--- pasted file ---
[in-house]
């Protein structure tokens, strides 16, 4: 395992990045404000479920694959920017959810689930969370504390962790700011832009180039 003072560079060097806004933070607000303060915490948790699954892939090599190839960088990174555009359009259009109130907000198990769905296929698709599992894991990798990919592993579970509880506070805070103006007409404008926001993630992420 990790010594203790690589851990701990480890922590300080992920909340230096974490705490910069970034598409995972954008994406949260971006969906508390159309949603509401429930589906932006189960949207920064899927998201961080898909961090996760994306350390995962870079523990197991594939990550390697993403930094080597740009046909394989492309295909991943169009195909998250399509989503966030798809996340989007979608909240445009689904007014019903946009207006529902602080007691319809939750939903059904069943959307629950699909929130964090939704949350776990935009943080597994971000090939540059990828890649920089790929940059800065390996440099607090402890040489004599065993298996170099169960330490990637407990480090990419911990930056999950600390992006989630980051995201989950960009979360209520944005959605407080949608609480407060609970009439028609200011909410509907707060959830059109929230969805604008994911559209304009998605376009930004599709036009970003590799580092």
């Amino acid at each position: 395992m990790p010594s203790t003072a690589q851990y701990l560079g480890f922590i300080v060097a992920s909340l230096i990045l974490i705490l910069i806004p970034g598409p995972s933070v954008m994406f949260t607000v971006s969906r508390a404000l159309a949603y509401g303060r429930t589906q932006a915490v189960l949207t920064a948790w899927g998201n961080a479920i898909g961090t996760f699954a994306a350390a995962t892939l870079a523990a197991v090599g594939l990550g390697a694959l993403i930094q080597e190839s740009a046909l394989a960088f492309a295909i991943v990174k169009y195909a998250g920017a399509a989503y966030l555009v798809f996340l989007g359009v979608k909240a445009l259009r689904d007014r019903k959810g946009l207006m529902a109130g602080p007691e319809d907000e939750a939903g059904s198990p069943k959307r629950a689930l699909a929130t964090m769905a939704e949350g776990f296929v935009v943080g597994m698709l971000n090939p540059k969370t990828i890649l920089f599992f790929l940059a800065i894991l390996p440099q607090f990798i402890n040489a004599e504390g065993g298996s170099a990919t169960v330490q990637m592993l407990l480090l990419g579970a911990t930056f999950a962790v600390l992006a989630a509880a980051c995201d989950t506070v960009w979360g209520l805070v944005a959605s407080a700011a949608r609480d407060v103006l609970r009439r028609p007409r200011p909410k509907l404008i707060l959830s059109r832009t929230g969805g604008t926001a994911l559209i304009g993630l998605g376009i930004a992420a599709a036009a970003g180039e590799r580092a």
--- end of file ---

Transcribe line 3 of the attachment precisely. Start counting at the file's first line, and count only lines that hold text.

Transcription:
């Amino acid at each position: 395992m990790p010594s203790t003072a690589q851990y701990l560079g480890f922590i300080v060097a992920s909340l230096i990045l974490i705490l910069i806004p970034g598409p995972s933070v954008m994406f949260t607000v971006s969906r508390a404000l159309a949603y509401g303060r429930t589906q932006a915490v189960l949207t920064a948790w899927g998201n961080a479920i898909g961090t996760f699954a994306a350390a995962t892939l870079a523990a197991v090599g594939l990550g390697a694959l993403i930094q080597e190839s740009a046909l394989a960088f492309a295909i991943v990174k169009y195909a998250g920017a399509a989503y966030l555009v798809f996340l989007g359009v979608k909240a445009l259009r689904d007014r019903k959810g946009l207006m529902a109130g602080p007691e319809d907000e939750a939903g059904s198990p069943k959307r629950a689930l699909a929130t964090m769905a939704e949350g776990f296929v935009v943080g597994m698709l971000n090939p540059k969370t990828i890649l920089f599992f790929l940059a800065i894991l390996p440099q607090f990798i402890n040489a004599e504390g065993g298996s170099a990919t169960v330490q990637m592993l407990l480090l990419g579970a911990t930056f999950a962790v600390l992006a989630a509880a980051c995201d989950t506070v960009w979360g209520l805070v944005a959605s407080a700011a949608r609480d407060v103006l609970r009439r028609p007409r200011p909410k509907l404008i707060l959830s059109r832009t929230g969805g604008t926001a994911l559209i304009g993630l998605g376009i930004a992420a599709a036009a970003g180039e590799r580092a």